Typically, a 3-4 nose tackle needs to be someone who can eat up blocks and not give up any ground, which is what Soliai was so good at while the Dolphins ran a 3-4, allowing the likes of a then young Cameron Wake to rack up 14 sacks in his second year in the league in 2010 as an outside linebacker on the edge.
Soliai last weighed in at 6-foot-4 and a massive 344 pounds, that should give you some idea of what Miami needs for an effective nose tackle.
Another example, Vince Wilfork, made a name for himself playing nose tackle before the Patriots switched to a 4-3 defense in 2011. His size? 6-foot-2, 325 pounds.
And quite frankly, he looked like a bowling ball, and he played the part he was built for.
So this leaves the Miami Dolphins in a predicament. As of now, the team has no such player who can effectively fill that role. The best candidate at this point is veteran Sylvester Williams, who was signed later in the 2018 season after injuries started to pile up and is not expected to be retained. Williams stands in at 6-foot-2, 328 pounds.
No other defensive tackle on the roster even weighs in at 320.
So if the Dolphins want to run an effective 3-4 defense, they will need to invest in an actual nose tackle. With this upcoming draft filled with defensive line prospects, they might be able to find a candidate in the early rounds, which leaves the other positions to look at.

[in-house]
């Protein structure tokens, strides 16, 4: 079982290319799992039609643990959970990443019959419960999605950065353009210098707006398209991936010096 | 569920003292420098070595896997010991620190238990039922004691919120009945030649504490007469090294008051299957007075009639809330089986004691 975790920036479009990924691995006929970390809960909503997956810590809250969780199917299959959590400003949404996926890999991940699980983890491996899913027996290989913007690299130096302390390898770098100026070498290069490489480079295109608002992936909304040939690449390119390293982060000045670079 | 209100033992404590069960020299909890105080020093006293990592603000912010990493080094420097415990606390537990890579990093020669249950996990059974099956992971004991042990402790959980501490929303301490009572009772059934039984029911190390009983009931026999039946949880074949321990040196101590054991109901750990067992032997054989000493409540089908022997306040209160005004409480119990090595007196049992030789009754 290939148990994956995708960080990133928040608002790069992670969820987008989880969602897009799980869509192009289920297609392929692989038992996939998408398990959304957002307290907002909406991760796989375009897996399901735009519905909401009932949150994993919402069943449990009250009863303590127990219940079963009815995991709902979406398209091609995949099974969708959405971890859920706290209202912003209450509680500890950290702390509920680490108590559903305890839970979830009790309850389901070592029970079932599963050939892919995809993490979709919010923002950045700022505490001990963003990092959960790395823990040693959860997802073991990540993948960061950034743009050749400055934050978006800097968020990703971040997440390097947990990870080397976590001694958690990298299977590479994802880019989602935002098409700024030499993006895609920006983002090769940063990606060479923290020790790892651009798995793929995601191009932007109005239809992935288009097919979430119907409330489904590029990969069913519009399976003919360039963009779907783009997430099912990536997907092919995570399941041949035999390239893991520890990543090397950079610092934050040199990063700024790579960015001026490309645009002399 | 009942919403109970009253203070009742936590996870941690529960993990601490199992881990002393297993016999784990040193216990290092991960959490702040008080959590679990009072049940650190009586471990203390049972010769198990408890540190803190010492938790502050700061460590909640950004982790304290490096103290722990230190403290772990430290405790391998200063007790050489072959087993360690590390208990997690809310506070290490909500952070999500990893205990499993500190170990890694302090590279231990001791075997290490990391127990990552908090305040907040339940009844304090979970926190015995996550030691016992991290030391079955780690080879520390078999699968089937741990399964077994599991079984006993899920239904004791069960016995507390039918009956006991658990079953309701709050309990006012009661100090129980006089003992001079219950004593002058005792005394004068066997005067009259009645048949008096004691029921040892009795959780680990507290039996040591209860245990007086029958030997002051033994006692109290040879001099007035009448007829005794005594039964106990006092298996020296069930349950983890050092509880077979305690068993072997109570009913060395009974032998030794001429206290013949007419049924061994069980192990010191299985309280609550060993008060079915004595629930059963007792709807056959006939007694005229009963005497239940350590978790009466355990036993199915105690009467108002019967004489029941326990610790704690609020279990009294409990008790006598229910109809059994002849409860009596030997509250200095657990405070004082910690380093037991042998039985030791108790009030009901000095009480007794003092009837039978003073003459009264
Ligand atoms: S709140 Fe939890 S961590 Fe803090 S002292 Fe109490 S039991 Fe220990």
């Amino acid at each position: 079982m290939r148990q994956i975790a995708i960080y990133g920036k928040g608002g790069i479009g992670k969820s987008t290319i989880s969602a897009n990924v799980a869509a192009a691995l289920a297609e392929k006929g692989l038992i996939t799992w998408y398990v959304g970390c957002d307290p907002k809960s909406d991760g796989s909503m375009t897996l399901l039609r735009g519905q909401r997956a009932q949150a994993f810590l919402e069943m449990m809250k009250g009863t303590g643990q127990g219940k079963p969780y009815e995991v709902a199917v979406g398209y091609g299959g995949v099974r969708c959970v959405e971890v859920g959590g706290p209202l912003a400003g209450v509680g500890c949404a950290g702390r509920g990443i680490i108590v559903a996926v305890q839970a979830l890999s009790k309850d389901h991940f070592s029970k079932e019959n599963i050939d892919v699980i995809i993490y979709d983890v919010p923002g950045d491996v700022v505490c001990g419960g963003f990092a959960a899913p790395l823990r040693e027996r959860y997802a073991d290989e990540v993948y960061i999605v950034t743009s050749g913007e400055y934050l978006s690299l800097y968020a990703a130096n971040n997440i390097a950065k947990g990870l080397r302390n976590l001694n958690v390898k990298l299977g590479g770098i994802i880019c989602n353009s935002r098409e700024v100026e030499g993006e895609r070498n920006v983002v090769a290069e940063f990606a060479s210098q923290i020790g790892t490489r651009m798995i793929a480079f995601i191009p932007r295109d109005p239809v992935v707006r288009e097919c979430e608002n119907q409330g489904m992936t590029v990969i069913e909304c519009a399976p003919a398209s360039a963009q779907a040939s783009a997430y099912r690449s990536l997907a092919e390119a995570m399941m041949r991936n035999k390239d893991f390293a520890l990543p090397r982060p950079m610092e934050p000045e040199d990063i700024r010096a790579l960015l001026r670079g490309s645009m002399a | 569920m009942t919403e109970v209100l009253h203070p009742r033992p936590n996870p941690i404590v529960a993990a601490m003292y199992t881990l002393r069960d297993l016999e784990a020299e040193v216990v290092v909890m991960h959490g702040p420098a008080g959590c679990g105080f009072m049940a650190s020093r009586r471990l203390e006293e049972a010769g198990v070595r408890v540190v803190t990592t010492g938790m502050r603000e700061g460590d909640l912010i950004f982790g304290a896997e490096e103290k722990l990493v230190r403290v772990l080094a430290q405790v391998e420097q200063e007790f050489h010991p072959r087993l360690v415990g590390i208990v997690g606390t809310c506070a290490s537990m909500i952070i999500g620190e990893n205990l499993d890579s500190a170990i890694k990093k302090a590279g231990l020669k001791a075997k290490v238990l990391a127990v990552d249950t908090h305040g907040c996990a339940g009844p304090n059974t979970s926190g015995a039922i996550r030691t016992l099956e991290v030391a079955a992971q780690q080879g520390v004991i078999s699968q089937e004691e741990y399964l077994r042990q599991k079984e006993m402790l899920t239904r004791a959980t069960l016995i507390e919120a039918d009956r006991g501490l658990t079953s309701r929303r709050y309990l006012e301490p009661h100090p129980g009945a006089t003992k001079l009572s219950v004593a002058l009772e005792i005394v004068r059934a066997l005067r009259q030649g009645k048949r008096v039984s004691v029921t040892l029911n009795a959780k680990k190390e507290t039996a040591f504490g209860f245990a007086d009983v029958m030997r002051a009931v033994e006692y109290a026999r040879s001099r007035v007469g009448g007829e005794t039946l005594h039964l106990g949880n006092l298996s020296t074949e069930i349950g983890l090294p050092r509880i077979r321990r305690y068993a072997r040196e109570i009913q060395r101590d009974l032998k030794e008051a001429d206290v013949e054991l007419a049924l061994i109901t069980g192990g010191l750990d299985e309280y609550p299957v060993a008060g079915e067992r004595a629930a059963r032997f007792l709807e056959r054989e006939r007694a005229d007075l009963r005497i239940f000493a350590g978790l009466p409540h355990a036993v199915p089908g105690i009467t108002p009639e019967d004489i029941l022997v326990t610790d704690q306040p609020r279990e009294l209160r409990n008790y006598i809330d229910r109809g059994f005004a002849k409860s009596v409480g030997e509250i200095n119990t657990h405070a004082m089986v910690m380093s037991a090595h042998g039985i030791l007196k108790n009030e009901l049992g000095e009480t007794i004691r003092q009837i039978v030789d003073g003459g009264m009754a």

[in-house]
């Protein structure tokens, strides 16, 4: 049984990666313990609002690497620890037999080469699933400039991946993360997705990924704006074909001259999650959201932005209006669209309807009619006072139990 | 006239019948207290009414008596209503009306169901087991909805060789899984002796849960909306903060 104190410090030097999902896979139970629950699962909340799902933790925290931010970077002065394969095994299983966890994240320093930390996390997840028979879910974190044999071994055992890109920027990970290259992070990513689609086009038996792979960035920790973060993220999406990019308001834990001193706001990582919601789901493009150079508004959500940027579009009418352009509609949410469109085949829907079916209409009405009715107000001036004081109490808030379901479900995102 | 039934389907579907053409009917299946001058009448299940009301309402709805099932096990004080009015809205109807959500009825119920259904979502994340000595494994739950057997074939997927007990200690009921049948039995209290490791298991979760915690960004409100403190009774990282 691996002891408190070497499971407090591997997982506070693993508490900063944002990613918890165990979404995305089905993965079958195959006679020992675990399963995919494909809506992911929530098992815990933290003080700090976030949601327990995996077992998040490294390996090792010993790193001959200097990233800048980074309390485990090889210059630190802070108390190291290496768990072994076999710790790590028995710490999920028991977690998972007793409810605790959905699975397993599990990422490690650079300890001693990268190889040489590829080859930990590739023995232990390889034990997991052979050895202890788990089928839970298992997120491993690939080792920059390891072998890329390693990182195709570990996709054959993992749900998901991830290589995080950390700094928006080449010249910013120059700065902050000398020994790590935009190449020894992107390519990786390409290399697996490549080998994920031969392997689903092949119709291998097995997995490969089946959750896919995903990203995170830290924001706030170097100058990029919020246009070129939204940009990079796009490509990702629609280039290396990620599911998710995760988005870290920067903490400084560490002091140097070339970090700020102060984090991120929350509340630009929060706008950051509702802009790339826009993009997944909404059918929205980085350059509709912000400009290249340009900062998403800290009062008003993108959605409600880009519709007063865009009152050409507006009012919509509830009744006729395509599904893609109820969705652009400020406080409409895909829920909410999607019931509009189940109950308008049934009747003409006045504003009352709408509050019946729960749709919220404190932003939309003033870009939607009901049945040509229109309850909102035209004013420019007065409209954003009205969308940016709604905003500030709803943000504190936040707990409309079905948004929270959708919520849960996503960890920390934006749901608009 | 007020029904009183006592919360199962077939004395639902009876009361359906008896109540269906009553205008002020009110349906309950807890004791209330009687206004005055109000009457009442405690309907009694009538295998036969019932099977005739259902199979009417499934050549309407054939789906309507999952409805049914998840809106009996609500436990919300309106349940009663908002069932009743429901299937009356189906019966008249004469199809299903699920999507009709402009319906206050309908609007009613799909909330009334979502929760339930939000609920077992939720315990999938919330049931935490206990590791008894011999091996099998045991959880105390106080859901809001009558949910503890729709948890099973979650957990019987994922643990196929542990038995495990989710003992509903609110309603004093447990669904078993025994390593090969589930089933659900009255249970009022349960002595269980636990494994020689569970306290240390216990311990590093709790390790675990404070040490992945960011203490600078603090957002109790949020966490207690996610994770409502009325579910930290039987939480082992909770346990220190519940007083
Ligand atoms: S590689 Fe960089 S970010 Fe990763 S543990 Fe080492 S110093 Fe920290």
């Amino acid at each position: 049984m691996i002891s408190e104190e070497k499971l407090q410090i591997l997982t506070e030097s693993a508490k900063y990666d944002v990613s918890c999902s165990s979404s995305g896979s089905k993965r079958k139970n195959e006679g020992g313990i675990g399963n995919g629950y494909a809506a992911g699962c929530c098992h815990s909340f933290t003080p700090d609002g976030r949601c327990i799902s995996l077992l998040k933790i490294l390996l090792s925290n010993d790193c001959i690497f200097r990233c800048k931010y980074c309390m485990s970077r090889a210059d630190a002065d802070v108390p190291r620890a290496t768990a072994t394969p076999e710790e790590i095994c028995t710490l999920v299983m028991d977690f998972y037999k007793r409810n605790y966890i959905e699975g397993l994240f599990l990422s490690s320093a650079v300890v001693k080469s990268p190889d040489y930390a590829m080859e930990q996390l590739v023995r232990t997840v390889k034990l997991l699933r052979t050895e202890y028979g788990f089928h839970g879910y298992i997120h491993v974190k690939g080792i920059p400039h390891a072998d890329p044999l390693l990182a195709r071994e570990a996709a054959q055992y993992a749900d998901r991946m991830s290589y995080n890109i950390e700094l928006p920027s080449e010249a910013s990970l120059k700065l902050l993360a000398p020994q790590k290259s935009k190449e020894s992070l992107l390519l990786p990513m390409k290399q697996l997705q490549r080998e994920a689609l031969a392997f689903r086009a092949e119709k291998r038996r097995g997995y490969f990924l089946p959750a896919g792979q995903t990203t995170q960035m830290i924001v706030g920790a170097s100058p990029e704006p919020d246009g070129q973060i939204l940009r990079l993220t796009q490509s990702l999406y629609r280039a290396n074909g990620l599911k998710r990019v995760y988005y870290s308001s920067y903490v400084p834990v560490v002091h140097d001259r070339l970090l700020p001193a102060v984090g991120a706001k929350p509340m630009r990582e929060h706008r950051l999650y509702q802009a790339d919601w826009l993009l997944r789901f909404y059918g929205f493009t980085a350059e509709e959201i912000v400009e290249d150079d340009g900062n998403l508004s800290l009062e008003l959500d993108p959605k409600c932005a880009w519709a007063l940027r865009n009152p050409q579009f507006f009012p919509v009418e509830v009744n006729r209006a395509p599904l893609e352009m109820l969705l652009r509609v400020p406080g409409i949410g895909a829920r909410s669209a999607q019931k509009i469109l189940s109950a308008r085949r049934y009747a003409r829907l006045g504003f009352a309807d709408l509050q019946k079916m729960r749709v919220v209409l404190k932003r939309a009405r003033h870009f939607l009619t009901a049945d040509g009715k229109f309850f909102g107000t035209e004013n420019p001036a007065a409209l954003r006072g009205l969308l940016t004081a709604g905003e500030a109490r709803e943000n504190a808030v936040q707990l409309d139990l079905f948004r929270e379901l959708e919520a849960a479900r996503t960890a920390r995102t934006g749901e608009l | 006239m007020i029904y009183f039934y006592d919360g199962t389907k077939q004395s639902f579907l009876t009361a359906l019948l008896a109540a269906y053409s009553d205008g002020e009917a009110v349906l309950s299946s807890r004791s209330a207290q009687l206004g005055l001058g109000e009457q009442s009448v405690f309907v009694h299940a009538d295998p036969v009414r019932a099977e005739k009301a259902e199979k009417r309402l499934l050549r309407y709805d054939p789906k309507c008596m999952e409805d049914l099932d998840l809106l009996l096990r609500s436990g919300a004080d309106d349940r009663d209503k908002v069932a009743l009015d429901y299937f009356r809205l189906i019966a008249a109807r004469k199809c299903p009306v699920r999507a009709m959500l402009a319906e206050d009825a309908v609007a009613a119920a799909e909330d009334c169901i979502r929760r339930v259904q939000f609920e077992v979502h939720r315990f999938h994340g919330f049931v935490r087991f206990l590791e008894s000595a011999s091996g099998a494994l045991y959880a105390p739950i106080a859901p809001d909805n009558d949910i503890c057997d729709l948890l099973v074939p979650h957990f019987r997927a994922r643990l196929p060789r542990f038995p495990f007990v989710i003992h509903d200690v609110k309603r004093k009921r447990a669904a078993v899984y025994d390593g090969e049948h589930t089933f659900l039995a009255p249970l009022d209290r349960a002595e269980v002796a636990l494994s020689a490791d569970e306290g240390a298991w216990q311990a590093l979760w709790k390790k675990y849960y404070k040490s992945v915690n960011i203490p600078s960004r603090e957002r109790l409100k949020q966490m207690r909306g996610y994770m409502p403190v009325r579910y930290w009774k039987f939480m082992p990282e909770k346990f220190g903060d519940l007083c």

Frankly, things aren't as bad as they seem at the other positions.
For defensive ends, since we've already eliminated the team's current DTs (Davon Godchaux and Vincent Taylor) as potential nose tackles, we consider them for the 3-4 DE spots...and they fit the mold pretty well. While heavier than Aaron Donald (who weighs in at 6-foot-1, 280 pounds), they better fit the mold of Ndamukong Suh, who - again - finds most of his 3-4 success when lined up as a DE. Seems like a perfect fit.
For outside linebackers, Cameron Wake could still rush the quarterback even if his hand isn't in the dirt, he did get 14 sacks in his second year in that role, as previously mentioned. Using him as a weakside rusher in the 3-4 sounds intriguing. As for the other side, that might be the chance that former first round pick Charles Harris needs to finally shine.
Quick reminder, Harris actually played plenty of outside linebacker during his time at Missouri, moving around as needed from edge rusher as a linebacker to a defensive end as needed with the Missouri Tigers running a hybrid defense that incorporated a lot of 4-2-5 elements (four linebackers, two defensive tackles, five defensive backs). But he was converted to a full-time 4-3 defensive end. We all know how that went for Dion Jordan, who was supposed to revolutionize the team's pass rushing for years to come and become the next Jason Taylor.
At least Harris doesn't come with "other" issues. So for depth's sake, finding another player who can act as an edge and can spell Cameron Wake in downs that aren't obvious passing downs is crucial. This is, of course, assuming Wake is brought back on a new contract and doesn't go elsewhere in the offseason as the team rebuilds.